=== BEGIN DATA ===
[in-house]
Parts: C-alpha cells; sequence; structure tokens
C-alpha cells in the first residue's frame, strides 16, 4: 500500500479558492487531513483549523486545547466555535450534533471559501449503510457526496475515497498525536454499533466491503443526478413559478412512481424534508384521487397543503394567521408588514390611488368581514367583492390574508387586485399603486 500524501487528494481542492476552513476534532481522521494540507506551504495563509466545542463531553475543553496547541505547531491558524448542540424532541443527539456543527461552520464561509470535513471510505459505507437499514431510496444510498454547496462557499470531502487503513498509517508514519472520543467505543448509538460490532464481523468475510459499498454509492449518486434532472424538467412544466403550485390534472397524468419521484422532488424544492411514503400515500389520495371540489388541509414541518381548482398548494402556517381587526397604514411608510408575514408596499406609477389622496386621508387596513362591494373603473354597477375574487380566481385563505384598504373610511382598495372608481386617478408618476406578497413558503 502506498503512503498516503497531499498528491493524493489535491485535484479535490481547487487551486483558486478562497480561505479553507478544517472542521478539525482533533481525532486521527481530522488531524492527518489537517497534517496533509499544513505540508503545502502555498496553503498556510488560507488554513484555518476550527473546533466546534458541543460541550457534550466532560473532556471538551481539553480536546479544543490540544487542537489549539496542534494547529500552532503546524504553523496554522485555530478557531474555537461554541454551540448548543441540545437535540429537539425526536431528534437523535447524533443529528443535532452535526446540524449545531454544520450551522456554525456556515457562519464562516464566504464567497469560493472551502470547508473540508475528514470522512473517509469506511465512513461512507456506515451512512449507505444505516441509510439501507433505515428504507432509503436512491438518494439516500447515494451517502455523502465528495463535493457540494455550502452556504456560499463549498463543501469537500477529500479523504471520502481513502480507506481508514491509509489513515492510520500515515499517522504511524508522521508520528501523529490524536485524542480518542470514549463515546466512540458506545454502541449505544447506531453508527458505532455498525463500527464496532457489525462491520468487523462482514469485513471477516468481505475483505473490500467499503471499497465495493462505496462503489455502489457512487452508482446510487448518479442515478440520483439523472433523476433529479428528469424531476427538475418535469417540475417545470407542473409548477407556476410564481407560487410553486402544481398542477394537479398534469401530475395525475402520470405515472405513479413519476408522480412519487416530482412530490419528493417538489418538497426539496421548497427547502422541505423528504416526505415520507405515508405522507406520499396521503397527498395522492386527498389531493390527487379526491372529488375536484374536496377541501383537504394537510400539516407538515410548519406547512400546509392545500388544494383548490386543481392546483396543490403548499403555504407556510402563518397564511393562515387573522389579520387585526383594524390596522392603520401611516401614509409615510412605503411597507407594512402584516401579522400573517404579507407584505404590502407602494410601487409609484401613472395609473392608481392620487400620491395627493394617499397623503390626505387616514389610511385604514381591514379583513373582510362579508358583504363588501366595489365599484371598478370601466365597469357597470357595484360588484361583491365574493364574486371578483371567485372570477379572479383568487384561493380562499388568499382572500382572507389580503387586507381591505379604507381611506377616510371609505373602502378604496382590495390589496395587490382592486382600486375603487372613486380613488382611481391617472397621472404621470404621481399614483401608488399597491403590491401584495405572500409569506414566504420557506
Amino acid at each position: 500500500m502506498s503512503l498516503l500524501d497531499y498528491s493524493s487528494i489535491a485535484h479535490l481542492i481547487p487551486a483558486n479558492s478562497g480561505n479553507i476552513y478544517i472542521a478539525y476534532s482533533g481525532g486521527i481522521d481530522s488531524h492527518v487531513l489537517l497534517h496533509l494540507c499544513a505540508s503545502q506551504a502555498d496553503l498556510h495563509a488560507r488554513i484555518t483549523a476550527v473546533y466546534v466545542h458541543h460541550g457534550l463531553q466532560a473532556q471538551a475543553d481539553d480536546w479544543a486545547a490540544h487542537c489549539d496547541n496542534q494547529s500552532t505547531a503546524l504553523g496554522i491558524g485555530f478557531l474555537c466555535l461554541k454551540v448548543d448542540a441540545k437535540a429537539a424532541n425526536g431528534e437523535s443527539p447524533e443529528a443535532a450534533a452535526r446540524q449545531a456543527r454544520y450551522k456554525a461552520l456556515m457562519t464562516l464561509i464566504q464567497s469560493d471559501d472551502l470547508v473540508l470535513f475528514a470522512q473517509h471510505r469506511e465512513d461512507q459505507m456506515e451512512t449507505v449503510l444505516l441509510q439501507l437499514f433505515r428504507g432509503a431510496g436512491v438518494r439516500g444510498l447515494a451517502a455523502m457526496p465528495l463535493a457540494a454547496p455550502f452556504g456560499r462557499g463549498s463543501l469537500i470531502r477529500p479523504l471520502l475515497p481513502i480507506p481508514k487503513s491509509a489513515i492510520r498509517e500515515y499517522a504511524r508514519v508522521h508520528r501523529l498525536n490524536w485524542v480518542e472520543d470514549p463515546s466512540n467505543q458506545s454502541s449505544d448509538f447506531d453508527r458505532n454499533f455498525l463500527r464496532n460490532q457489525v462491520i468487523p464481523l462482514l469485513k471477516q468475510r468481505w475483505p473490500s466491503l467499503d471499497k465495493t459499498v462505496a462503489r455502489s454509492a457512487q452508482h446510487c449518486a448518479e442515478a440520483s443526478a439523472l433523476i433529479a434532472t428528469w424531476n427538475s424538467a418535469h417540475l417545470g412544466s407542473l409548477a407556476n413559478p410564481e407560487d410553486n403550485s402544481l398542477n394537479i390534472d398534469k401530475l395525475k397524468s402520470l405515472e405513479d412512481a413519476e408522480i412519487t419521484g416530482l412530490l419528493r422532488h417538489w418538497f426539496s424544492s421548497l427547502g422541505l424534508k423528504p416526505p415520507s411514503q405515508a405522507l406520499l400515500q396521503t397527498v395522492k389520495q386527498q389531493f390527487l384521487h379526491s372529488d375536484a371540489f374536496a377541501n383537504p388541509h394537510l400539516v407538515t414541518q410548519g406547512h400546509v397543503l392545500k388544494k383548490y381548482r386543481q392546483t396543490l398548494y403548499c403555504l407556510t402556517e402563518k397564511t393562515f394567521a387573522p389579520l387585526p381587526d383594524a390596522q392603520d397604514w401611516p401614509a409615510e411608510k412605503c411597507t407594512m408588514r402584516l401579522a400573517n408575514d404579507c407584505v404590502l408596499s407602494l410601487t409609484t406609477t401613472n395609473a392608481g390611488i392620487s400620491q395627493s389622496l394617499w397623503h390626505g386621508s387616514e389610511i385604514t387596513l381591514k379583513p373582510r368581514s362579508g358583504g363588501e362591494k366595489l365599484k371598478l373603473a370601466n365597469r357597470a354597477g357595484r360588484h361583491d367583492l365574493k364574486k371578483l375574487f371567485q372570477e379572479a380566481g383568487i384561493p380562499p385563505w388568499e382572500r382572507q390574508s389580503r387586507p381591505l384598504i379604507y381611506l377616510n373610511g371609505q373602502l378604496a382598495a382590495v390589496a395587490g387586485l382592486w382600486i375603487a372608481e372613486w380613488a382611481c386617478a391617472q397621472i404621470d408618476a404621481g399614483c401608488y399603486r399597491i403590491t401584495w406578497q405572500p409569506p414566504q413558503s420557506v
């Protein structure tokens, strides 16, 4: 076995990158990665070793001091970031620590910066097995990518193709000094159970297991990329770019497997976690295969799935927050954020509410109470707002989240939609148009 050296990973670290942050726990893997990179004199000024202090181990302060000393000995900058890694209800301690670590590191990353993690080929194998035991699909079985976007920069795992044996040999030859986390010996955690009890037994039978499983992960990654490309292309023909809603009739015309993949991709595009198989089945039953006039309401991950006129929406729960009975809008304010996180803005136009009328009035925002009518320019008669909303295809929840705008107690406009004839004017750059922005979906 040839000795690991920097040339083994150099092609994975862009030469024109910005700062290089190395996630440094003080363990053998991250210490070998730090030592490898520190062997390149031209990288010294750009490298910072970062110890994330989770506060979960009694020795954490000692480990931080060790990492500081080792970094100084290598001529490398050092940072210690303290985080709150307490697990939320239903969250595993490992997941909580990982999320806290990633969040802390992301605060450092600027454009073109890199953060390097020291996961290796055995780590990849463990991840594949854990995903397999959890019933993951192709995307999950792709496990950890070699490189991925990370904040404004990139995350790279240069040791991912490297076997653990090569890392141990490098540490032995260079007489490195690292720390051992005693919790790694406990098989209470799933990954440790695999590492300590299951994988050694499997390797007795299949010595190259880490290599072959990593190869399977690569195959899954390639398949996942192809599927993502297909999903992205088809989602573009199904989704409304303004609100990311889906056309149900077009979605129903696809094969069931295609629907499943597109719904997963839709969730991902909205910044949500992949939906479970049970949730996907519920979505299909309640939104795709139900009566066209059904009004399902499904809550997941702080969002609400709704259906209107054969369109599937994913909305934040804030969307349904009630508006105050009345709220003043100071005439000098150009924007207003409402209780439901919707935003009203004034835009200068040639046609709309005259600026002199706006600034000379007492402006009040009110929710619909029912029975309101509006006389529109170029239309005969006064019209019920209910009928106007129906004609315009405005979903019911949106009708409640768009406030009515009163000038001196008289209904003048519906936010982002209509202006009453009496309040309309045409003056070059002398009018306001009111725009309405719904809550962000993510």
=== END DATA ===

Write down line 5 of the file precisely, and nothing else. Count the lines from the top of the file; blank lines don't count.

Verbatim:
């Protein structure tokens, strides 16, 4: 076995990158990665070793001091970031620590910066097995990518193709000094159970297991990329770019497997976690295969799935927050954020509410109470707002989240939609148009 050296990973670290942050726990893997990179004199000024202090181990302060000393000995900058890694209800301690670590590191990353993690080929194998035991699909079985976007920069795992044996040999030859986390010996955690009890037994039978499983992960990654490309292309023909809603009739015309993949991709595009198989089945039953006039309401991950006129929406729960009975809008304010996180803005136009009328009035925002009518320019008669909303295809929840705008107690406009004839004017750059922005979906 040839000795690991920097040339083994150099092609994975862009030469024109910005700062290089190395996630440094003080363990053998991250210490070998730090030592490898520190062997390149031209990288010294750009490298910072970062110890994330989770506060979960009694020795954490000692480990931080060790990492500081080792970094100084290598001529490398050092940072210690303290985080709150307490697990939320239903969250595993490992997941909580990982999320806290990633969040802390992301605060450092600027454009073109890199953060390097020291996961290796055995780590990849463990991840594949854990995903397999959890019933993951192709995307999950792709496990950890070699490189991925990370904040404004990139995350790279240069040791991912490297076997653990090569890392141990490098540490032995260079007489490195690292720390051992005693919790790694406990098989209470799933990954440790695999590492300590299951994988050694499997390797007795299949010595190259880490290599072959990593190869399977690569195959899954390639398949996942192809599927993502297909999903992205088809989602573009199904989704409304303004609100990311889906056309149900077009979605129903696809094969069931295609629907499943597109719904997963839709969730991902909205910044949500992949939906479970049970949730996907519920979505299909309640939104795709139900009566066209059904009004399902499904809550997941702080969002609400709704259906209107054969369109599937994913909305934040804030969307349904009630508006105050009345709220003043100071005439000098150009924007207003409402209780439901919707935003009203004034835009200068040639046609709309005259600026002199706006600034000379007492402006009040009110929710619909029912029975309101509006006389529109170029239309005969006064019209019920209910009928106007129906004609315009405005979903019911949106009708409640768009406030009515009163000038001196008289209904003048519906936010982002209509202006009453009496309040309309045409003056070059002398009018306001009111725009309405719904809550962000993510």